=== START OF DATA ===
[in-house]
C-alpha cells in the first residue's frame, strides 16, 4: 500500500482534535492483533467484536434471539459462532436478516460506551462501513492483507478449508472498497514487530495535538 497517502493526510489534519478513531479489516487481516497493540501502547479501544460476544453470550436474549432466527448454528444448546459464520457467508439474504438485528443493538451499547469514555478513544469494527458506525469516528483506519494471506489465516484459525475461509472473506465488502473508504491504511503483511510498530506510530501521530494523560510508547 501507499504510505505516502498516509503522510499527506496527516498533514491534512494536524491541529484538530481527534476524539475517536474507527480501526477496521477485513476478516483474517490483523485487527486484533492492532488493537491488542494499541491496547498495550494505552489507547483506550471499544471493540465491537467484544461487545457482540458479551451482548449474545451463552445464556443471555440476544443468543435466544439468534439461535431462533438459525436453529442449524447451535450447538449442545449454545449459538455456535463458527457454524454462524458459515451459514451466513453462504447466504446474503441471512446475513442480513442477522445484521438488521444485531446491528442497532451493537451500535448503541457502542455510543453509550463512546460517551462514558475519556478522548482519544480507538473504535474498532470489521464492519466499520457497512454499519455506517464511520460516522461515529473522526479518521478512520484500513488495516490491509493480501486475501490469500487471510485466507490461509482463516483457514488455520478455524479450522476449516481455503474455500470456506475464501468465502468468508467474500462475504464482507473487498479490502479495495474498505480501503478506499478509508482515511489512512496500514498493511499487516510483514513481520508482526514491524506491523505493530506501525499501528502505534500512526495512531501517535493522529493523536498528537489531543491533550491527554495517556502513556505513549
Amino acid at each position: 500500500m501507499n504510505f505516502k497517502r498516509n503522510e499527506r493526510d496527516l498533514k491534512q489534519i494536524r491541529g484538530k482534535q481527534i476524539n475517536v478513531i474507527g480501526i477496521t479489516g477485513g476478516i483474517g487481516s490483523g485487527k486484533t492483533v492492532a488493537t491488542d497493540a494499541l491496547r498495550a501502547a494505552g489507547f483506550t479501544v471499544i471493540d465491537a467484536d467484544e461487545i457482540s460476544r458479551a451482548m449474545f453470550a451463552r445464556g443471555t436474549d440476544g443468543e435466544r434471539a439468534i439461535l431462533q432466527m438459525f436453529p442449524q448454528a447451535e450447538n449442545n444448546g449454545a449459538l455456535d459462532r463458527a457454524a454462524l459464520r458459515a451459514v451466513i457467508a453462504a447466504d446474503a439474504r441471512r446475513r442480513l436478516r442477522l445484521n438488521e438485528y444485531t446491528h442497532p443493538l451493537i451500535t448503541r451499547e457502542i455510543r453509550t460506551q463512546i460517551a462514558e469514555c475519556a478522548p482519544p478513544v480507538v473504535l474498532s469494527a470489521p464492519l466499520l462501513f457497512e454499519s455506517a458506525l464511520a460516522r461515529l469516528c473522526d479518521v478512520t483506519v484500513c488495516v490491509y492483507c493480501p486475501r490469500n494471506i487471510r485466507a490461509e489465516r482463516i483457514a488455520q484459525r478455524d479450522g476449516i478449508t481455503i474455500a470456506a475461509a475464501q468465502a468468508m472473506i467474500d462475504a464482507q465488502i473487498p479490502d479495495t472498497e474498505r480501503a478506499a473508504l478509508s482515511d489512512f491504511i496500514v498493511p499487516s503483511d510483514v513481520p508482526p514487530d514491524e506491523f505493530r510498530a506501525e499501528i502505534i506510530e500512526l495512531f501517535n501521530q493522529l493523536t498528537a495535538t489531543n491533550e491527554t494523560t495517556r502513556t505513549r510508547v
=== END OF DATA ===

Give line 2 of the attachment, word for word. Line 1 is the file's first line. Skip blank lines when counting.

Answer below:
C-alpha cells in the first residue's frame, strides 16, 4: 500500500482534535492483533467484536434471539459462532436478516460506551462501513492483507478449508472498497514487530495535538 497517502493526510489534519478513531479489516487481516497493540501502547479501544460476544453470550436474549432466527448454528444448546459464520457467508439474504438485528443493538451499547469514555478513544469494527458506525469516528483506519494471506489465516484459525475461509472473506465488502473508504491504511503483511510498530506510530501521530494523560510508547 501507499504510505505516502498516509503522510499527506496527516498533514491534512494536524491541529484538530481527534476524539475517536474507527480501526477496521477485513476478516483474517490483523485487527486484533492492532488493537491488542494499541491496547498495550494505552489507547483506550471499544471493540465491537467484544461487545457482540458479551451482548449474545451463552445464556443471555440476544443468543435466544439468534439461535431462533438459525436453529442449524447451535450447538449442545449454545449459538455456535463458527457454524454462524458459515451459514451466513453462504447466504446474503441471512446475513442480513442477522445484521438488521444485531446491528442497532451493537451500535448503541457502542455510543453509550463512546460517551462514558475519556478522548482519544480507538473504535474498532470489521464492519466499520457497512454499519455506517464511520460516522461515529473522526479518521478512520484500513488495516490491509493480501486475501490469500487471510485466507490461509482463516483457514488455520478455524479450522476449516481455503474455500470456506475464501468465502468468508467474500462475504464482507473487498479490502479495495474498505480501503478506499478509508482515511489512512496500514498493511499487516510483514513481520508482526514491524506491523505493530506501525499501528502505534500512526495512531501517535493522529493523536498528537489531543491533550491527554495517556502513556505513549